The story of climate change and the wider biocrisis sometimes appears like an unending series of bad news, but the truth is that it’s not all doom and gloom—policy changes can make a difference. Humanity has managed to turn back the clock on the shrinking ozone layer, and it appears that we’re now doing the same with deforestation.
This week, a widely shared Globe and Mail article highlighted a pair of important recent scientific papers that conclude that forests are growing back, with boreal and temperate forests rebounding most successfully of all. The first, a 20-year study appearing inNature Climate Change, making some of the most accurate estimates yet of the extent of global forest and non-forest biomass above ground.
The researchers found that while for the first decade of their survey, from 1993 to 2002, widespread deforestation continued to worsen, particularly in Brazil and Indonesia. But according to the Nature study, since then the situation has reversed. From 2003 onwards, forests in Russia and China have expanded and tropical deforestation has declined. In addition, wetter conditions in the northern Australian and southern African savannahs have permitted an increase in biomass carbon. Taken together, these phenomena have led to “an overall gain”, reversing decades of biomass carbon loss.
The second paper, appearing in the journal Global Change Biology, found that the share of greenhouse gas (GHG) emissions from deforestation had dropped by a third in the last decade. In addition, while land-use change had historically been the single biggest cause of emissions from the agriculture and forestry sectors, since 2010 emissions from crop and livestock production has outstripped this source, contributing 11.2 percent of total emissions. GHG emissions from crop and livestock production are largely a product of loss of carbon from the soil, methane emissions from rice cultivation and ruminant livestock, and nitrous oxide from over-application of nitrogen-based fertilizers.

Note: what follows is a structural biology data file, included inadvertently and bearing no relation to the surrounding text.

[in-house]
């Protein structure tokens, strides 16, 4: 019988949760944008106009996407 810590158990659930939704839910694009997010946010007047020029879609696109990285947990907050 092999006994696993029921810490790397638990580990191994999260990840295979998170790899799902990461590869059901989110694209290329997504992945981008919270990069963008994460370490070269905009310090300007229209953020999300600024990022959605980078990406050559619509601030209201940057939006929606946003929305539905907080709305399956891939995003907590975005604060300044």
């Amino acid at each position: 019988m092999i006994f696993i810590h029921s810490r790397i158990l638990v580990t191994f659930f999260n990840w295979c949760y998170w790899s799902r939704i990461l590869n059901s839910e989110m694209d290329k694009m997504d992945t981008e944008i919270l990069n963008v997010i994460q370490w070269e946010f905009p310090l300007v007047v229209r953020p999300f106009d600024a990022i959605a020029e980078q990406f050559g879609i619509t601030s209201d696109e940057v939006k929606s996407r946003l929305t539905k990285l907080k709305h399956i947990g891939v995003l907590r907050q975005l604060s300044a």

The authors argue that this change suggests new policy efforts to combat emissions in the agriculture sector need to be mounted with the scale of ambition that has led to such success in forestry and land-use change.
Much of the forest regrowth success is due to explicit policies to reverse deforestation, particularly in the European Union, China, Brazil and Indonesia, where ongoing economic development has facilitated implementation of stronger environmental protection legislation and more sustainable and intensive agricultural practices. Even as Amazon deforestation has declined by 80 percent over this period, soy and cattle production has continued to rise, as intensification allows more land to be released back to nature.
Further gains are at our fingertips: a UN study in 2014 found that a quick win of 30 percent reductions in emissions from livestock could be achieved by embracing existing best practices in the sector. Emissions intensity is highest in low-productivity regions in south Asia, Latin America and Africa, and could be reduced simply by boosting animal health and enhancing husbandry practices, as well as improving manure management.
At the same time, the good news needs to be balanced with findings reported last week in Science, that the boreal forests of the world, largely in Canada and Russia, are primed for radical transformation into savannah and scrubland as the world warms in the coming decades, complicating the good news from afforestation.
Nonetheless, the two recent papers should remind decision-makers that good policies, implemented with sufficient will, can work.
Energy economist Mark Jaccard helped design BC’s carbon tax, and he still supports it. But he questions just how politically viable a stringent tax—at the level needed to meet climate targets—can really be. So he also continues to explore how other policies that the public find more acceptable could work.